There’s a new review of Amorous Woman up on Trashionista.com, a popular chicklit review blog based in the UK. It’s a good review, although I could tell from the beginning, the critic (editor Keris Stainton) wasn’t exactly on my side from the start. And I can’t blame her. She rightly points out that the cover of Amorous Woman, both back and front, does not allow reading on the daily commute. It screams “dirty book”! Which it is—but I hope it’s so much more.
Yes, there’s no doubt Amorous Woman is a strange beast, neither fish nor fowl, nor even a side of beef or a vegetarian seitan kabob. But Ms. Stainton seemed to like it in the end anyway. After pointing out that Lydia’s story would take more than a few hours to tell in real life (okay, maybe, depending on how fast she talked), the review continues:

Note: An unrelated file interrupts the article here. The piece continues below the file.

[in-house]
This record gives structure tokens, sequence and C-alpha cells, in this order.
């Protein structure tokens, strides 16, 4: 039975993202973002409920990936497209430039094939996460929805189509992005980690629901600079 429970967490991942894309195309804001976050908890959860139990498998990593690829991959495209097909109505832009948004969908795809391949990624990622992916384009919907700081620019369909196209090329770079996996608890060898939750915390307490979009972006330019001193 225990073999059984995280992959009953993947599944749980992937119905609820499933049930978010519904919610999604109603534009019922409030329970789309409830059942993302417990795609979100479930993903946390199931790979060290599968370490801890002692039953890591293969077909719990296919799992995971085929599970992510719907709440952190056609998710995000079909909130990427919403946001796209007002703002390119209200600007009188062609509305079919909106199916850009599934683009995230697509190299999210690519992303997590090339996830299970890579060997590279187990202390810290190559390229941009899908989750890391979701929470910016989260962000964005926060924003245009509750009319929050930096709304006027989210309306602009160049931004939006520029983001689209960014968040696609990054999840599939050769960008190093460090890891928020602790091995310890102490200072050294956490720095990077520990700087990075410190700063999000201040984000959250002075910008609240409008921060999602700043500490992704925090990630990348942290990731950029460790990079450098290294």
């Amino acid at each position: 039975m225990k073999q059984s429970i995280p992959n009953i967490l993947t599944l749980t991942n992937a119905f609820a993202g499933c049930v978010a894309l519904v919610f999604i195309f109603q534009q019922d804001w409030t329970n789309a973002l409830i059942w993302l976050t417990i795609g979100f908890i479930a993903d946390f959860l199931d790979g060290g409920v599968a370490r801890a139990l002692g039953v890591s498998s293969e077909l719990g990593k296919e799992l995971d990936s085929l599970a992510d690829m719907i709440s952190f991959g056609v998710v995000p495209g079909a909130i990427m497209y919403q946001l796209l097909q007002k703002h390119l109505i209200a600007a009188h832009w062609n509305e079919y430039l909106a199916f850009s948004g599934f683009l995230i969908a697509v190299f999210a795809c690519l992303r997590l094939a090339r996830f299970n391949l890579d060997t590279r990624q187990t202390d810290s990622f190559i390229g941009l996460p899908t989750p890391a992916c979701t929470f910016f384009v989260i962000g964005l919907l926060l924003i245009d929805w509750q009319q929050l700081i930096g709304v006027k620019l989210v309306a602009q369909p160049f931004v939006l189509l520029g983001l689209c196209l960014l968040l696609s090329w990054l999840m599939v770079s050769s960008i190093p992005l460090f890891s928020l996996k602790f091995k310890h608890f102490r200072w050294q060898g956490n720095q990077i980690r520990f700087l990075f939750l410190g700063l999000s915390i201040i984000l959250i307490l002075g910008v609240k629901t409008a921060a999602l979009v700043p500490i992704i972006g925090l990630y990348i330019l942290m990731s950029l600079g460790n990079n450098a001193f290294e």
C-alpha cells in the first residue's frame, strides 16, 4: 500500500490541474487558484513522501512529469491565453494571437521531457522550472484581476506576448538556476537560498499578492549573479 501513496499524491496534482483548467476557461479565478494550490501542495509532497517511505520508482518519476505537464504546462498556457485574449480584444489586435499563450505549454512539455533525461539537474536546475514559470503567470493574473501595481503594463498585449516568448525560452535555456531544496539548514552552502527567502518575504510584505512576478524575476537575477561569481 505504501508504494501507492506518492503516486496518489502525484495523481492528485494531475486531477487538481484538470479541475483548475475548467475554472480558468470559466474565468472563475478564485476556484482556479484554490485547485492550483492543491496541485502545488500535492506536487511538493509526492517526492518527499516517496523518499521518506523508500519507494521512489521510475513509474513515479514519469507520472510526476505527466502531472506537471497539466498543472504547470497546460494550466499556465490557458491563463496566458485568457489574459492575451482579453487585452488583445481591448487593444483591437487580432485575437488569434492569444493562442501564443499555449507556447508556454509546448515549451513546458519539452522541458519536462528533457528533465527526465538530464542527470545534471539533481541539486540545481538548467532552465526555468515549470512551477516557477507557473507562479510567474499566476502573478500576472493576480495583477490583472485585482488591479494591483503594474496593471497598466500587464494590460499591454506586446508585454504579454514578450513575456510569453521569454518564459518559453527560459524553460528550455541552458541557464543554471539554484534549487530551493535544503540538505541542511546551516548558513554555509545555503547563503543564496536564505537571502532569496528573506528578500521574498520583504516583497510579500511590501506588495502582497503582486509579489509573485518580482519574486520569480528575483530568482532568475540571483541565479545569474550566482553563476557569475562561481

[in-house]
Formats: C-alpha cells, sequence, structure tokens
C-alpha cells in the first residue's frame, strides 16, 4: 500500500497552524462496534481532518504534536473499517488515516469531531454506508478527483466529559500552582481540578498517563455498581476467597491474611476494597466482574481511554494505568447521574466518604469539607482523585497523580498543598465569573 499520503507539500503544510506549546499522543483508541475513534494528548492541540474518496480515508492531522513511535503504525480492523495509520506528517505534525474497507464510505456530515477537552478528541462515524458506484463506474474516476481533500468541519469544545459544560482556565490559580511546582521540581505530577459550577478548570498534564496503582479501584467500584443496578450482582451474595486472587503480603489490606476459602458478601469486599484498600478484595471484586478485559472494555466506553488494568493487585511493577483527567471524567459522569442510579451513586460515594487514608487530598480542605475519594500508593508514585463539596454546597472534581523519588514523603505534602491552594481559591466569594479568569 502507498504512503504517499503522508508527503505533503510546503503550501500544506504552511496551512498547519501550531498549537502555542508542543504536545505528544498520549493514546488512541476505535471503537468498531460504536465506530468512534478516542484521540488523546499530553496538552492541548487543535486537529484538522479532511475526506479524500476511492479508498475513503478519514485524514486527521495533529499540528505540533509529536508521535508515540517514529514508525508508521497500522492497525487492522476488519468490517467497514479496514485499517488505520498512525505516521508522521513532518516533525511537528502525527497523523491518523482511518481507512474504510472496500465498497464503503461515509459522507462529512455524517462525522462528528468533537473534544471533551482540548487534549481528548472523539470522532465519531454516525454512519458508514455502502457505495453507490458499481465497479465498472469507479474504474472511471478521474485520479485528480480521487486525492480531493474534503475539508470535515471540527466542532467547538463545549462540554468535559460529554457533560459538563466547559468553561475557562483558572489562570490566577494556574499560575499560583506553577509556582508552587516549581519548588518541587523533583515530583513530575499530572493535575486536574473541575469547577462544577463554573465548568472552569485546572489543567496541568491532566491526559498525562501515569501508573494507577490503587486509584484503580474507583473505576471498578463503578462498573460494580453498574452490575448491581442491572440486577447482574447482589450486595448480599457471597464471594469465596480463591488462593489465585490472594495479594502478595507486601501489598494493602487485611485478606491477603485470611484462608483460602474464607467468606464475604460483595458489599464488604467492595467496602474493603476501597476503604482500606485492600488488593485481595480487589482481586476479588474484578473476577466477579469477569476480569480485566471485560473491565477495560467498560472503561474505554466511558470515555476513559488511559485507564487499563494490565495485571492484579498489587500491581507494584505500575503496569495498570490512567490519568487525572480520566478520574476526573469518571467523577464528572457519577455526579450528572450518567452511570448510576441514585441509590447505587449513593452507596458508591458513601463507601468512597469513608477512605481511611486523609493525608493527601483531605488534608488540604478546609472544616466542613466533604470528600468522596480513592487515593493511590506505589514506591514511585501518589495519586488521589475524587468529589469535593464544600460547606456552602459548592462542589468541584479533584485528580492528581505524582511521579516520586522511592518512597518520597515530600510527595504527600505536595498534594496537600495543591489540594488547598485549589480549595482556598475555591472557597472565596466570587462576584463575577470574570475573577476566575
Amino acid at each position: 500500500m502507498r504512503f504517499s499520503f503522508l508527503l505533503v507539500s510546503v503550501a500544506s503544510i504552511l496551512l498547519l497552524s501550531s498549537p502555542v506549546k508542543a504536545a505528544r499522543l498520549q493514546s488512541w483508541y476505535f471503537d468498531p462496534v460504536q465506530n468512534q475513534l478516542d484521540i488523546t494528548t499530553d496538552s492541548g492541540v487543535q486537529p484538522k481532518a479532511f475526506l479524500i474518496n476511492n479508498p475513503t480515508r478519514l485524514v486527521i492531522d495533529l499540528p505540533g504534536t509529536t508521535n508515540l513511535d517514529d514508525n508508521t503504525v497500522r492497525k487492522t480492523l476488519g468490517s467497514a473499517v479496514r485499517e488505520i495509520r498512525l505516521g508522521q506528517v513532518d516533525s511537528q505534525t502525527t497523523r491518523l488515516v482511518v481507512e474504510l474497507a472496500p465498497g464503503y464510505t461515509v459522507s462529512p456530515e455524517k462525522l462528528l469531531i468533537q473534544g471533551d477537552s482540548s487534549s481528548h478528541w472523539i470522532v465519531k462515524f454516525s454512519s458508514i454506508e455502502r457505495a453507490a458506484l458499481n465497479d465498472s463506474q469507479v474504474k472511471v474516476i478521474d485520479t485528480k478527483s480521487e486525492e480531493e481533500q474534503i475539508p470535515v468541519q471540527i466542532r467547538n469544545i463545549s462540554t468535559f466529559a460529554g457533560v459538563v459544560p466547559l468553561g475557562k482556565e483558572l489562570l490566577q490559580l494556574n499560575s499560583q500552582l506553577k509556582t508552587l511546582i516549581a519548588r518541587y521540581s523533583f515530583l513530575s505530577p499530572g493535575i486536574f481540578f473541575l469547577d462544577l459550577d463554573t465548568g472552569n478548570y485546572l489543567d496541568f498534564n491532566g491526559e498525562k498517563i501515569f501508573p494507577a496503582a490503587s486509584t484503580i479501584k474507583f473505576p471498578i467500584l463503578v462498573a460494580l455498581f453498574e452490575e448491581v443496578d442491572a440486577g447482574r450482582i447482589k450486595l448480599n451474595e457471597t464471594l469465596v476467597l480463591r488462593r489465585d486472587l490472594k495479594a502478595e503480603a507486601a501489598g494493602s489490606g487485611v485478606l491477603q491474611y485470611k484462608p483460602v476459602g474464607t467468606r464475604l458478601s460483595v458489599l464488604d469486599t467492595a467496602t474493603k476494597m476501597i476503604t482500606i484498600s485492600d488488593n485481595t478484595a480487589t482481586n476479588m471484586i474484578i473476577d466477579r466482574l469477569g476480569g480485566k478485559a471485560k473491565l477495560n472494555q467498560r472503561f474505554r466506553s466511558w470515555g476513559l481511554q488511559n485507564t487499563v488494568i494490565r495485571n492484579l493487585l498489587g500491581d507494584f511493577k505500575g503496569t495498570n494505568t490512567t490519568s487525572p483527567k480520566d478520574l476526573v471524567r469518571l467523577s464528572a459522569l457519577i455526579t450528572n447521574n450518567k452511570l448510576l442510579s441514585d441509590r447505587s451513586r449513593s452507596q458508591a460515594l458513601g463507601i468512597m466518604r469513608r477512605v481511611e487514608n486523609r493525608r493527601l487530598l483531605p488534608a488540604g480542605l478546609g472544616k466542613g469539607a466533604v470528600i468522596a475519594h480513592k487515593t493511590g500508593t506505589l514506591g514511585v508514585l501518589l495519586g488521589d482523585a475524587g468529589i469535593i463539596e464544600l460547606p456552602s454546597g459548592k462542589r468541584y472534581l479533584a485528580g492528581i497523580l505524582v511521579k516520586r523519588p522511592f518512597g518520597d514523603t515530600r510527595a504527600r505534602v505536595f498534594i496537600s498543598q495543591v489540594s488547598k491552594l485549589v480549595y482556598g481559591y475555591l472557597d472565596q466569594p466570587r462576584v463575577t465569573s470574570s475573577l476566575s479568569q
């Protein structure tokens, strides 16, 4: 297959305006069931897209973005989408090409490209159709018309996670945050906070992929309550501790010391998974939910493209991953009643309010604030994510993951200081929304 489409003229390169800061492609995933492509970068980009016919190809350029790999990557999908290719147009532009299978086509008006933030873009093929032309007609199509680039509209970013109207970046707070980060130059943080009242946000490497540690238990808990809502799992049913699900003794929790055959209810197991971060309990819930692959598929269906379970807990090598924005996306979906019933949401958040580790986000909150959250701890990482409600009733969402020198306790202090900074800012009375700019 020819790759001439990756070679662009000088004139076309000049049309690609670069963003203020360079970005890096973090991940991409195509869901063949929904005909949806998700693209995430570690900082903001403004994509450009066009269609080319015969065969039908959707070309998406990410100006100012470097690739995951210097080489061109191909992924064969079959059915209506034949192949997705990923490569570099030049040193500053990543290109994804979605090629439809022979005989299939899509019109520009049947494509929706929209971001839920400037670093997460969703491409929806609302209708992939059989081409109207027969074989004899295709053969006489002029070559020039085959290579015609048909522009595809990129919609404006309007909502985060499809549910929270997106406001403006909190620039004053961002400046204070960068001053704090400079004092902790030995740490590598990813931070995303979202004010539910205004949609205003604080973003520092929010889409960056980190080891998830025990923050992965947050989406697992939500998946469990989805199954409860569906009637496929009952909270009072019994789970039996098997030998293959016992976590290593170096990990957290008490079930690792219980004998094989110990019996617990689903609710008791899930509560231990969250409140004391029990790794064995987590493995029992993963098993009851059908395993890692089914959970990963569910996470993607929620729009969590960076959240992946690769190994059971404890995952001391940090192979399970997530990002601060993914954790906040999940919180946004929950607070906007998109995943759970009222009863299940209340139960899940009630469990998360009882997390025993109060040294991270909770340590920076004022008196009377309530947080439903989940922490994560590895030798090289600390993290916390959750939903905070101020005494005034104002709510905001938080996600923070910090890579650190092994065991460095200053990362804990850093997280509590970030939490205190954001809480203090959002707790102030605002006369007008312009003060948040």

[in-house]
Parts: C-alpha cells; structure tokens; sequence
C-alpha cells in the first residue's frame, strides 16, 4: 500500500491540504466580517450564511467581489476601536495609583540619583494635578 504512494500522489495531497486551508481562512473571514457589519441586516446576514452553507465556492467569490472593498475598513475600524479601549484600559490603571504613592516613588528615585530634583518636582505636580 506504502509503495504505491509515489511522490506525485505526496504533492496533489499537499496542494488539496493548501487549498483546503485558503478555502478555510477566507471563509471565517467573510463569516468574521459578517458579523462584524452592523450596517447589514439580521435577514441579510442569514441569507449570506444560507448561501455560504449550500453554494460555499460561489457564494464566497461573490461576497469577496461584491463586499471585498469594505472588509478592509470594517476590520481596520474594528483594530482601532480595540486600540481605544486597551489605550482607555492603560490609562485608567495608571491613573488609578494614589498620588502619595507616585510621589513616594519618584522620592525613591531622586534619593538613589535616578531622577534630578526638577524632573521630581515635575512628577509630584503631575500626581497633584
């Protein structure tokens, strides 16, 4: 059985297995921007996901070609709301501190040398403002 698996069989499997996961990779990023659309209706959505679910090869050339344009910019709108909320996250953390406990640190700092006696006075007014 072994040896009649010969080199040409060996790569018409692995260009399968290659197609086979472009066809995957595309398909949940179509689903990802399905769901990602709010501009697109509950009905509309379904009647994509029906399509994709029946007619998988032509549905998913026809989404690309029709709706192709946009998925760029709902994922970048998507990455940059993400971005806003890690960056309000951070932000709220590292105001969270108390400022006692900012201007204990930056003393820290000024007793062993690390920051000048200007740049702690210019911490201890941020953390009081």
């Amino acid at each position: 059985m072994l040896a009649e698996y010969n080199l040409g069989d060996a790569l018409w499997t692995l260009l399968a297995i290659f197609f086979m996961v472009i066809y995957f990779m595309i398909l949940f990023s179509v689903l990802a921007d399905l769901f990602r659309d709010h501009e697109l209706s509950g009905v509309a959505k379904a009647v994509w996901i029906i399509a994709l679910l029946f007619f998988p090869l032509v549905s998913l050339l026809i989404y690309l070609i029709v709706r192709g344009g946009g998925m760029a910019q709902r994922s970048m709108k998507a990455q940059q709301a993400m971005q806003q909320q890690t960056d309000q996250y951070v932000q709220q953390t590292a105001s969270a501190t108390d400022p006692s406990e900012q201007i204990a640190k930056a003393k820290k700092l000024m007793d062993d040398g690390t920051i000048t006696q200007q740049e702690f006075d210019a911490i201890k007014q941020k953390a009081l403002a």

“…the book is compelling and beautifully written. Despite the fact that Lydia behaves fairly appallingly throughout, she is so open and honest about her wants, needs and weaknesses that I couldn't help but like her.”
And then there’s this:
“Since it's an erotic novel, you probably want to know whether it is indeed "erotic" (that word's never been the same to me since Waynetta Slob). It is. (Ha! Coy enough for you?)”
From a mainstream perspective, that’s as good as it gets.
It all reminds me of my challenge in promoting the novel. Amorous Woman does have a lot of sex scenes since I was writing on commission for an erotica line and there were certain expectations. Many “mainstream” novels have lots of sex scenes, too, but not as dependably or as required perhaps. Then again, Field Marshall McBirdie at LoveHoney was surprised when I didn’t make an encounter with a guy into a full-fledged sex scene, so it is hard to please everyone.
So I guess I’ll just have to settle for “compelling” and “beautifully written.”